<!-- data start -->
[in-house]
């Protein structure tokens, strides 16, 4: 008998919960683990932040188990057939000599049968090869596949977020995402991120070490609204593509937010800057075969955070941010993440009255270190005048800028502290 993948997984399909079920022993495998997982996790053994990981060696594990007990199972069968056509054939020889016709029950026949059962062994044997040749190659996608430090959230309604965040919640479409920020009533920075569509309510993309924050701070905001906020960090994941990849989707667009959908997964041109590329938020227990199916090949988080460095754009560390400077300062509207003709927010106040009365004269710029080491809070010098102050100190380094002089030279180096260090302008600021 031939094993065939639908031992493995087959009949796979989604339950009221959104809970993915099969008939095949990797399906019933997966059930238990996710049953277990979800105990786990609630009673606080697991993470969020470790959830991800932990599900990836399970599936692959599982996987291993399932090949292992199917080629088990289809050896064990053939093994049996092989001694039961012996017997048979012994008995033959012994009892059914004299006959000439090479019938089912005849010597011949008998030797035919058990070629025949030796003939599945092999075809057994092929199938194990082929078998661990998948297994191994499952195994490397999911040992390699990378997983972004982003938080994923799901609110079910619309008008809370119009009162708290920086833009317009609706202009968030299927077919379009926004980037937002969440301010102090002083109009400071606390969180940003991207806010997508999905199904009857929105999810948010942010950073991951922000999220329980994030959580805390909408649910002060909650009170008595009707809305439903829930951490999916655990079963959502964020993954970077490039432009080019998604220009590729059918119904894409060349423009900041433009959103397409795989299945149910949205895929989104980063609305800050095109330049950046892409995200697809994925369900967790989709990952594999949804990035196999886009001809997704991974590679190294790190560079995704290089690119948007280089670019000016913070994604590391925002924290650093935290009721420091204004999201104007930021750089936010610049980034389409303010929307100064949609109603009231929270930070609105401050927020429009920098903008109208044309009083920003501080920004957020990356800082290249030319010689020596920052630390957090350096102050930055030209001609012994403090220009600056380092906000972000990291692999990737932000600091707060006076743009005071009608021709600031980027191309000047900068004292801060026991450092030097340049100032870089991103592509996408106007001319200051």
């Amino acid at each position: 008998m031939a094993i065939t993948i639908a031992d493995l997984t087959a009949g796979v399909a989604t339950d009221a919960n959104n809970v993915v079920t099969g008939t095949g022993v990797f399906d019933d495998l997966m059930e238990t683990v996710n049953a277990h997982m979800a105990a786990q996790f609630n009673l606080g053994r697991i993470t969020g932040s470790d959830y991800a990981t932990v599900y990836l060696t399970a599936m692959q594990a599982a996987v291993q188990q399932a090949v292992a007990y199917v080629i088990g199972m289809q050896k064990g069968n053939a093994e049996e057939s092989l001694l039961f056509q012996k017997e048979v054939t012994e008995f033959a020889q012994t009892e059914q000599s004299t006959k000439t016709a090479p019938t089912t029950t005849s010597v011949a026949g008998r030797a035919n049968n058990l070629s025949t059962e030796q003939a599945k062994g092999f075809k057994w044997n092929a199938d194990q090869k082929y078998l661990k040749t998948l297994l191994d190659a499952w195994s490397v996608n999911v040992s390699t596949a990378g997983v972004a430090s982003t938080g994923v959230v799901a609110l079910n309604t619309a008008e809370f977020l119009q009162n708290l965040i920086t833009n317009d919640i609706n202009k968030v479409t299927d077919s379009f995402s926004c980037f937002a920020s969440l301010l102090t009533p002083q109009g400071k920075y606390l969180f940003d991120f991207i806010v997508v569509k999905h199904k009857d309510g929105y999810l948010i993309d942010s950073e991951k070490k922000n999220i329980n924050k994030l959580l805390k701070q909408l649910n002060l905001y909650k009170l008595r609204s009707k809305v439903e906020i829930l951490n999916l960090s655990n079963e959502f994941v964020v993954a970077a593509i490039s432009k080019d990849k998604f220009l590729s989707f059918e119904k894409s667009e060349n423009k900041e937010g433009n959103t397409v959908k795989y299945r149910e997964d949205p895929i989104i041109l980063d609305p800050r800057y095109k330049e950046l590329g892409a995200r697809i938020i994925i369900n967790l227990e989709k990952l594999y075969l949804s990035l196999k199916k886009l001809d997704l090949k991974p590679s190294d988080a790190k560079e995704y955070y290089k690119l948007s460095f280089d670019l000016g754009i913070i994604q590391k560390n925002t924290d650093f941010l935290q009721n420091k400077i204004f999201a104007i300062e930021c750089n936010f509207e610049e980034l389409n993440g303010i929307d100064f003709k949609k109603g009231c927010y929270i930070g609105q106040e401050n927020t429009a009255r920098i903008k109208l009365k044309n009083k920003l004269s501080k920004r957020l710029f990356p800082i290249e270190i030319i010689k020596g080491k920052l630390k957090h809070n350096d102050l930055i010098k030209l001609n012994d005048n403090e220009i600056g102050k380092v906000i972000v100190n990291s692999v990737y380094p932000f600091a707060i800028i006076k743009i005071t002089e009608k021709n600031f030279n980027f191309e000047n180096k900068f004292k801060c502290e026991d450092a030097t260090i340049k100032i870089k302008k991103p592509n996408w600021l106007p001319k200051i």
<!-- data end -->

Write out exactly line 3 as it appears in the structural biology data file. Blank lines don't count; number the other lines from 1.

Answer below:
């Amino acid at each position: 008998m031939a094993i065939t993948i639908a031992d493995l997984t087959a009949g796979v399909a989604t339950d009221a919960n959104n809970v993915v079920t099969g008939t095949g022993v990797f399906d019933d495998l997966m059930e238990t683990v996710n049953a277990h997982m979800a105990a786990q996790f609630n009673l606080g053994r697991i993470t969020g932040s470790d959830y991800a990981t932990v599900y990836l060696t399970a599936m692959q594990a599982a996987v291993q188990q399932a090949v292992a007990y199917v080629i088990g199972m289809q050896k064990g069968n053939a093994e049996e057939s092989l001694l039961f056509q012996k017997e048979v054939t012994e008995f033959a020889q012994t009892e059914q000599s004299t006959k000439t016709a090479p019938t089912t029950t005849s010597v011949a026949g008998r030797a035919n049968n058990l070629s025949t059962e030796q003939a599945k062994g092999f075809k057994w044997n092929a199938d194990q090869k082929y078998l661990k040749t998948l297994l191994d190659a499952w195994s490397v996608n999911v040992s390699t596949a990378g997983v972004a430090s982003t938080g994923v959230v799901a609110l079910n309604t619309a008008e809370f977020l119009q009162n708290l965040i920086t833009n317009d919640i609706n202009k968030v479409t299927d077919s379009f995402s926004c980037f937002a920020s969440l301010l102090t009533p002083q109009g400071k920075y606390l969180f940003d991120f991207i806010v997508v569509k999905h199904k009857d309510g929105y999810l948010i993309d942010s950073e991951k070490k922000n999220i329980n924050k994030l959580l805390k701070q909408l649910n002060l905001y909650k009170l008595r609204s009707k809305v439903e906020i829930l951490n999916l960090s655990n079963e959502f994941v964020v993954a970077a593509i490039s432009k080019d990849k998604f220009l590729s989707f059918e119904k894409s667009e060349n423009k900041e937010g433009n959103t397409v959908k795989y299945r149910e997964d949205p895929i989104i041109l980063d609305p800050r800057y095109k330049e950046l590329g892409a995200r697809i938020i994925i369900n967790l227990e989709k990952l594999y075969l949804s990035l196999k199916k886009l001809d997704l090949k991974p590679s190294d988080a790190k560079e995704y955070y290089k690119l948007s460095f280089d670019l000016g754009i913070i994604q590391k560390n925002t924290d650093f941010l935290q009721n420091k400077i204004f999201a104007i300062e930021c750089n936010f509207e610049e980034l389409n993440g303010i929307d100064f003709k949609k109603g009231c927010y929270i930070g609105q106040e401050n927020t429009a009255r920098i903008k109208l009365k044309n009083k920003l004269s501080k920004r957020l710029f990356p800082i290249e270190i030319i010689k020596g080491k920052l630390k957090h809070n350096d102050l930055i010098k030209l001609n012994d005048n403090e220009i600056g102050k380092v906000i972000v100190n990291s692999v990737y380094p932000f600091a707060i800028i006076k743009i005071t002089e009608k021709n600031f030279n980027f191309e000047n180096k900068f004292k801060c502290e026991d450092a030097t260090i340049k100032i870089k302008k991103p592509n996408w600021l106007p001319k200051i």